It’s the spookiest time of the year – and a few of the vulnerabilities in this month’s Patch Tuesday are just that. With 71 vulns, one of which is being actively exploited in the wild, we’ve got plenty to discuss, so get yourself a coffee and settle in for October’s Patch Newsday.
CVE-2021-40449 – Win32k Elevation of Privilege Vulnerability
While the CVSS score for this one isn’t the highest we’ve seen this month with a rather pedestrian 7.8 out of 19, it is noted as ‘exploitation detected’, meaning attackers are already using it against organizations to gain admin rights. This makes it a priority to patch.
Gaining this level of access on a compromised host is the first step towards becoming a domain admin – and securing full access to a network. Almost every ransomware attack reported this year has included the use of one or more privilege escalation vulnerabilities as part of the attacker’s workflow, so this is serious stuff indeed.
CVE-2021-40487 – Microsoft SharePoint Server Remote Code Execution Vulnerability
With a respectable 8.1 out of 10 CVSS score, this one is marked as ‘exploitation more likely’ by Microsoft.
It requires an authenticated user on the domain, so it will be more difficult for an attacker to exploit; however, gaining remote code execution on a Sharepoint server opens up a lot of avenues for further exploitation. Internal SharePoint servers are often used to host company-sensitive documents and provide an intranet for staff to interact with. If an attacker could manipulate the content of these articles or replace valid documents with malicious ones, they could steal credentials or trick targeted users into installing additional malware.
CVE-2021-26427 – Microsoft Exchange Server Remote Code Execution Vulnerability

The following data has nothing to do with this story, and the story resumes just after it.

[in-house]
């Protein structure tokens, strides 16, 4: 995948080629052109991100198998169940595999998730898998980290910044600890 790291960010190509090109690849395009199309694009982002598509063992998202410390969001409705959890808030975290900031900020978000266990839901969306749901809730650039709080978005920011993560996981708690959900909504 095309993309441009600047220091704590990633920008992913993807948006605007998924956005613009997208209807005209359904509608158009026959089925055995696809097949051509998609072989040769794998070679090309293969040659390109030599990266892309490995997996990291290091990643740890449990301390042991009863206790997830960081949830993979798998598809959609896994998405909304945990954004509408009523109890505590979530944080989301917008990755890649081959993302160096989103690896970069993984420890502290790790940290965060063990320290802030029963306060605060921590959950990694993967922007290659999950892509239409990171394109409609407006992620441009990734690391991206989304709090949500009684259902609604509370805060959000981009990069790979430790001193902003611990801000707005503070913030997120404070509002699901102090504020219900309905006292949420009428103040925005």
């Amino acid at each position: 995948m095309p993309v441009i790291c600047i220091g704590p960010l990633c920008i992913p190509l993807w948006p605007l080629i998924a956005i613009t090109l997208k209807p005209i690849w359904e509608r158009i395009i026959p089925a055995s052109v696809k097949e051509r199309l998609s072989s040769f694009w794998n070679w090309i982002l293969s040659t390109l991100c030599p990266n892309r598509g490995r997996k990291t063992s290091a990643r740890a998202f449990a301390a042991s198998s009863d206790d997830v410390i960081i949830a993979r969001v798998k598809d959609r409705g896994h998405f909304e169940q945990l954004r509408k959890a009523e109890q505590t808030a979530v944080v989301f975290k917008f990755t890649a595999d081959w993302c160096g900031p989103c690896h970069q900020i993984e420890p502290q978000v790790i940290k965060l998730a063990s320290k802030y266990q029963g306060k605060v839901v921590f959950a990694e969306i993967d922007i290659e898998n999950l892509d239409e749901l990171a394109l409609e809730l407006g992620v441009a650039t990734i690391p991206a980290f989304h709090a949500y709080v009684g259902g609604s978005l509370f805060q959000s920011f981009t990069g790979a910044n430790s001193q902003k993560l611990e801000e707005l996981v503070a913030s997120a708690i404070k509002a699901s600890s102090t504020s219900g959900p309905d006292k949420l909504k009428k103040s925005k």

On the theme of CVSS score, this one is the proud bearer of the highest CVSS score this month, with a 9.0 out of 10. Even so, Microsoft has marked it as being ‘exploitation less likely’, perhaps due to the network adjacent vector. This means an attacker would already need access to your network in order to exploit this vulnerability.
Email servers will always be prime targets, simply due to the amount of data contained in emails and the range of possible ways attackers could use them for malicious purposes. While it’s not right at the top of my list of priorities to patch, it’s certainly one to be wary of.
CVE-2021-36970 – Windows Print Spooler Spoofing Vulnerability
The tale of the haunted printer returns just in time for Halloween! It seems the Windows Print Spooler is the scariest component of Windows at the moment as Microsoft unearths and patches yet another vulnerability. This one gets a score of 8.8 and is listed as ‘exploitation more likely’. Reading between the lines, this ‘spoofing vulnerability’ is probably another Privilege Escalation.
A new vulnerability has been found and patched in Print Spooler every month since Print Nightmare was first released in June 2021. We’ll be interested to see how this continues to progress.
As always, you know your own risk and what assets in your organization have the most exposure, so plan your updates accordingly. One thing worth considering, especially if you have critical services that rely on uptime, is your testing or roll-back process. We’ve seen several occasions where patches have unintended side effects, so take this into account in your planning process.
We always recommend patching anything that is being actively exploited first. Priv esc vulnerabilities always score lower than remote code execution, but are more commonly used by attackers once they have that initial access, so do not let the raw CVSS score be your priority order.
Director of Cyber Threat Research,